Copper has historically been regarded as an indicator of economic conditions. When copper prices are rising, industrial growth is expected to follow, which results in economic growth. The opposite case - when copper prices are falling - indicates an economic slowdown and potential recession.
Copper had broken above the 2008 highs it set before the onset of the Great Recession, but has fallen very sharply since its early 2011 peak - with prices collapsing by over 30% from August through September. Copper is looking to rebound from these levels, but will likely not regain recent highs. Instead, the sharp drop in copper may be signaling the onset of a renewed recession. China and emerging markets are slowing down, which lowers demand for copper. Lowered demand and slowing growth may result in recessions.
The best way to invest in copper through stocks had traditionally been Freeport McMoRan (FCX). FCX provided investors with exposure to copper, as the company operates gold and copper mines. FCX was one of the only copper-related stocks around for years. FCX is therefore a pretty good indicator for future copper prices, and in turn also the future of the economy.
While actual copper prices broke above their 2008 highs by approximately 20%, FCX broke above its 2008 highs by less than 1%. It also did not hold above the previous highs, and failed at previous high levels - marking a "Double Top" formation. This double top formation should be hard to break above and hold; previous highs should act as very strong resistance if prices approach them. FCX may bounce here after retracing to the 2010 lows; but unless previous highs are exceeded and maintained, recession is much more likely as copper has signaled a downturn.
Oil / Energy
Oil prices soared in 2007 and 2008 only to come crashing down with the onset of the Great Recession. Oil and energy essentially turned into a bubble as investors piled into crude oil and energy-related plays as a way to profit from the soaring prices. However, recessions generally result in lower demand for energy, as economic growth is not there to boost prices.
Oil, as represented by the oil ETF (OIL), has bounced from its 2009 low, but has recently resumed the downtrend as it appears to have broken down from an "ending diagonal" that signaled a sharp drop:
The huge drop in Crude, from $115 to nearly $75, is a signal of a slowing global economy. If the economy slows, less oil is demanded. Oil's drop, together with many other commodities like Sugar (SGG), Cotton (BAL), Platinum (PPLT), and Silver (SLV), is signaling an economic slowdown or renewed recession (See: How high oil prices warned of an upcoming recession - Sector Rotation)
However, after oil's sharp drop, prices may have stabilized at $75 and built enough support for a bounce. With support at $75, a "double bottom" may have formed. If prices break above $90, oil prices can continue to rise.
On a relative basis, I'd rather own Japanese stocks than get involved in the hot China or Brazil market. Investors have largely given up on Japan as an investment, since Japan has been in one of the longest periods of stagnant growth in history. Without large gains in Japan, investors have looked elsewhere for profits - China, Brazil, India, technology, commodities, and others.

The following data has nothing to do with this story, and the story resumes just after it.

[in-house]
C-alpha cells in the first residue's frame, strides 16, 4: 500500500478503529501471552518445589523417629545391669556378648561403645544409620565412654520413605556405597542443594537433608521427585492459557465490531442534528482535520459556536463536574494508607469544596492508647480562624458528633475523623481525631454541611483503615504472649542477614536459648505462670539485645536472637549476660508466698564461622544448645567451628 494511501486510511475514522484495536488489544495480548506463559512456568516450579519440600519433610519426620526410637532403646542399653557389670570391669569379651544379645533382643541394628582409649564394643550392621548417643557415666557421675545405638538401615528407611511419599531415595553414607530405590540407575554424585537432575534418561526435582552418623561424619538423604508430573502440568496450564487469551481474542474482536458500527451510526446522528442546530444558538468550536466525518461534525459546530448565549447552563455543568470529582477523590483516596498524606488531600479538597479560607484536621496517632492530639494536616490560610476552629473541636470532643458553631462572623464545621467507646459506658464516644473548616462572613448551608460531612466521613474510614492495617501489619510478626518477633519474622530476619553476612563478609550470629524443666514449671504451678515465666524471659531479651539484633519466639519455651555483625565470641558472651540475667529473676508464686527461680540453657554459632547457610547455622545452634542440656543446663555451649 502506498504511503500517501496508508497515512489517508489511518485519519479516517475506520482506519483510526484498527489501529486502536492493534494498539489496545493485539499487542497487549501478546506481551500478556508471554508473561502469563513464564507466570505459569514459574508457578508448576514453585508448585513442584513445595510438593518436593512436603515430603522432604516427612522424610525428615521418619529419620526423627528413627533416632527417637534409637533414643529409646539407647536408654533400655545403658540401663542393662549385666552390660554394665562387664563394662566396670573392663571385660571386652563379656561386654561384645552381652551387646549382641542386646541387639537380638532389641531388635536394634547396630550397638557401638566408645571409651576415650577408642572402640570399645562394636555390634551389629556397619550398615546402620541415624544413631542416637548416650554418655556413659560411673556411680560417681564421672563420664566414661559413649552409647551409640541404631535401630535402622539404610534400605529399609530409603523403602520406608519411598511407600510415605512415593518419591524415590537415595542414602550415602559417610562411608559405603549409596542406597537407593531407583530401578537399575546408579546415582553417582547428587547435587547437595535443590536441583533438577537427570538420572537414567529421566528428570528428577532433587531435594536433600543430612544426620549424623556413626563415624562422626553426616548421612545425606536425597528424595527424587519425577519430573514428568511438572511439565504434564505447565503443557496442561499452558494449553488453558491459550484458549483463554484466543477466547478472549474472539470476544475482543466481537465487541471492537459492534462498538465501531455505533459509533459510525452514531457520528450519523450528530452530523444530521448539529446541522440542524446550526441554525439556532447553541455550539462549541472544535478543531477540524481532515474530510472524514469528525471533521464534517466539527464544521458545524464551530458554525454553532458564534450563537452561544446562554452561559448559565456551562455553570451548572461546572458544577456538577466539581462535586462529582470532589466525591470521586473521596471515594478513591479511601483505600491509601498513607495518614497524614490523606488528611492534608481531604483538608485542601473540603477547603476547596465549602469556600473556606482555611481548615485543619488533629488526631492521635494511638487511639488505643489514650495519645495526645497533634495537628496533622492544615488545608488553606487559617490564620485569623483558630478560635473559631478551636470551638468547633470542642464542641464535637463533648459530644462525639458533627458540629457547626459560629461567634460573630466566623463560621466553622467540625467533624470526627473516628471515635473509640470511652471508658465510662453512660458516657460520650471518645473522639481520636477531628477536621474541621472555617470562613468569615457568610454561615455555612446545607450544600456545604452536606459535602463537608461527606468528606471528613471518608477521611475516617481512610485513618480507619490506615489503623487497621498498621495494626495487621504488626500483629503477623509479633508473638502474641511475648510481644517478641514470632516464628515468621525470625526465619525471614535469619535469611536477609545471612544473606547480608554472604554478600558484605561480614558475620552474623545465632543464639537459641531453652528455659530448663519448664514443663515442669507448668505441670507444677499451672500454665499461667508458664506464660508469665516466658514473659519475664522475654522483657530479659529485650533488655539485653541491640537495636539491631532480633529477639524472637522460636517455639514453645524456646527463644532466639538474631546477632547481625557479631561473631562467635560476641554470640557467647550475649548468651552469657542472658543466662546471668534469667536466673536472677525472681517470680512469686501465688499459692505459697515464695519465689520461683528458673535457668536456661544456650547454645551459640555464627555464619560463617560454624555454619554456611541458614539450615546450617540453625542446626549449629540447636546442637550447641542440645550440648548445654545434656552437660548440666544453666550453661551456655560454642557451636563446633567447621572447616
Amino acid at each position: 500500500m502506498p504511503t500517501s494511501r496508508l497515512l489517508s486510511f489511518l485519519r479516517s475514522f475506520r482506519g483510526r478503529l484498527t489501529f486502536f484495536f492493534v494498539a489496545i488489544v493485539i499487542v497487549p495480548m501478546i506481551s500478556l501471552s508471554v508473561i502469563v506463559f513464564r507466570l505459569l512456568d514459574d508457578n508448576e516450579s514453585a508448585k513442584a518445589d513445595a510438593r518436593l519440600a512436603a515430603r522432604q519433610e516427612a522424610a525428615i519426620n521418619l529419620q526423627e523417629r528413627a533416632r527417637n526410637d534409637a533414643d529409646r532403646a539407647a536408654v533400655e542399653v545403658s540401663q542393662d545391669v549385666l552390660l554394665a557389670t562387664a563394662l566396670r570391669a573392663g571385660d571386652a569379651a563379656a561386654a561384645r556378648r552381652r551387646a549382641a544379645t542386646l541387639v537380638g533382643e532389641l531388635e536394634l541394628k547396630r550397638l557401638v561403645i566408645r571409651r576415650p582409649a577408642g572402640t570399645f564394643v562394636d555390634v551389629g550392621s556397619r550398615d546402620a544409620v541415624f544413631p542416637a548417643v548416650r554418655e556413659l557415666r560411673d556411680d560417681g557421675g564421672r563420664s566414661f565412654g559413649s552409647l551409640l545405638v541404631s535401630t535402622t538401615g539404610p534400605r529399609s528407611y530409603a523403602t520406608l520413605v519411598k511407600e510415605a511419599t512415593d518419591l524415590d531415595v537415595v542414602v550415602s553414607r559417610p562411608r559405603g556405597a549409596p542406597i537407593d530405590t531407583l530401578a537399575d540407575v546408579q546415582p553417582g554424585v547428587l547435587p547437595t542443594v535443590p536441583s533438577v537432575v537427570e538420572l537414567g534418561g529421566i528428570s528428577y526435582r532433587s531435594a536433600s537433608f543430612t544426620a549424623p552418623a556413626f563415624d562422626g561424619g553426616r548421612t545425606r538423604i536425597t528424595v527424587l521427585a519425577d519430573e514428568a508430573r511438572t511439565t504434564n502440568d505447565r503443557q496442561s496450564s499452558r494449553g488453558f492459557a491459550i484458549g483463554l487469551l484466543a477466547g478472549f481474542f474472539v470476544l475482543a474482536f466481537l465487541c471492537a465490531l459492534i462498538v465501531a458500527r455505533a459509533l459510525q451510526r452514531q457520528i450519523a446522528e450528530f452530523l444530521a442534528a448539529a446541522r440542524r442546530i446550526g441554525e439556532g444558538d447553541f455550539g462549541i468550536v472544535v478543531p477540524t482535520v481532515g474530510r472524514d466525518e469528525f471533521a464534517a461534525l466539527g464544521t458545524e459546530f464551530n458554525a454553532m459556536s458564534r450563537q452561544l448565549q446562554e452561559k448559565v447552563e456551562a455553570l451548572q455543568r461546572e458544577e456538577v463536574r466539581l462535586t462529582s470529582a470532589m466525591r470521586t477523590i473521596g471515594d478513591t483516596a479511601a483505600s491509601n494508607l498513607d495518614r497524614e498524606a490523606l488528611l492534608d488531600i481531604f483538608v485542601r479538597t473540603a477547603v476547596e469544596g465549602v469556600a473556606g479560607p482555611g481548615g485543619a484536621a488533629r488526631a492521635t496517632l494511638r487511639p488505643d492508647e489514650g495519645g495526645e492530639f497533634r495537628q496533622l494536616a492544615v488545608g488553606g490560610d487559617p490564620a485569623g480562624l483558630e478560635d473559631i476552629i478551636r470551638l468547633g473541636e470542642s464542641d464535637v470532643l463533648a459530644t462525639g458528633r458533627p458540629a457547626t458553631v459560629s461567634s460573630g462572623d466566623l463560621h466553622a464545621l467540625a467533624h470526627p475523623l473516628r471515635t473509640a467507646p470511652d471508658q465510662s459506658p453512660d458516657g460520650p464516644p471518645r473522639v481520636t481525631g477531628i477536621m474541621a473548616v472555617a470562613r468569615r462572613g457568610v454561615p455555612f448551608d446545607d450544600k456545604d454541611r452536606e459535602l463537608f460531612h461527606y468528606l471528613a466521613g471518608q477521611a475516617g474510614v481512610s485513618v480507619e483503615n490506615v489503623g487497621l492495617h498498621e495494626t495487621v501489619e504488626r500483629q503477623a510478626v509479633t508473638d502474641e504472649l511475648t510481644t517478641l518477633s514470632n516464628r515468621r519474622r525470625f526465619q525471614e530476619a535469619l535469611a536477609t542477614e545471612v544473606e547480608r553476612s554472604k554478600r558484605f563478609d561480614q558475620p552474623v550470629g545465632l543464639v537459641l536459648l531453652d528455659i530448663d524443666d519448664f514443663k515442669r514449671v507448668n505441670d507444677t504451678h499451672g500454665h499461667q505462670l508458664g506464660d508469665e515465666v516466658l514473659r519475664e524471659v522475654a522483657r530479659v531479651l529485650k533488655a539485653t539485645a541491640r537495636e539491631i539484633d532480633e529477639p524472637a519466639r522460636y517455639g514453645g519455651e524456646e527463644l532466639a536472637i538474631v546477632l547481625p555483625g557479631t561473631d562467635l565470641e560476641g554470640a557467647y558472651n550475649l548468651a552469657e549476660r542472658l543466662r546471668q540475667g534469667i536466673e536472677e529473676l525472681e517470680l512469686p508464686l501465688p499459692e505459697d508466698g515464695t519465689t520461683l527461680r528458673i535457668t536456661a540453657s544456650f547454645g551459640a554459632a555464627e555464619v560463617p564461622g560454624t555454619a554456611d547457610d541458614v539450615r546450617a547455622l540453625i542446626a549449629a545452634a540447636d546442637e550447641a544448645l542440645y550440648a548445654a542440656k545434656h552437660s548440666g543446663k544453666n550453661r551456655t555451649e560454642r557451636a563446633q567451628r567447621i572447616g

With Japan heavily underinvested, however, a big global downturn would not hurt Japan's economy as much as it would hurt the soaring Chinese or Brazilian economies. In simpler terms, it hurts a lot more to fall from the top of a skyscraper than it does to fall from a chair. Somewhat similarly, it will hurt China's economy a lot more as it falls from a period of huge growth and high expectations; on the other hand, Japan will be relatively safer since expectations are much lower and the stock market hasn't soared as in China and many other countries.
I'd rather invest in Japan here, through the Japan ETF (EWJ). It has recently bounced at the $9 level for the 6th time since July 2009. Such a strong support level is great to use as an entry point. Buying here at around $9.50, and exiting at a 6% loss if prices drop below $8.90-9.00, is a great bet with very limited and calculated risk. At the same time, since Japan may outperform China, you can buy EWJ and short China (FXI) or a stock you think will underperform the market.
Uranium / Nuclear Energy
Nuclear energy related stocks took a major hit in early 2011 when Japan underwent its nuclear crisis. The fear brought about by the nuclear disaster has even caused a few countries to avoid nuclear power use in the future. Many investors fled from nuclear energy as the crisis gained notoriety. As investors expect lower nuclear energy demand in the future, they properly avoided nuclear or uranium investment. However, led by fear and overselling, prices of uranium and nuclear-related stocks are likely set to outperform in the future. As a contrarian play, uranium and nuclear-related stocks may be poised for bigger returns as they rebound from the major falls of early 2011.
After soaring from around $1 to just under $6 in 6 months from July 2010 until February 2011, Uranerz Energy (URZ) dropped back down to as low as $1.17 - back to its longer-term trendline. Buying URZ here right near support may also be a great way to profit from Uranium's continued uptrend and/or comeback. Once again, I prefer an investment like Uranium (NLR, URA, URZ) over precious metals, China, or very speculative growth stocks.
Conclusion: Markets and economies are entering a recession. China and momentum stocks should be avoided. Japan and uranium may provide better investment opportunities as recovery plays or relative outperformance as their fall will not be as severe as emerging market or technology stocks.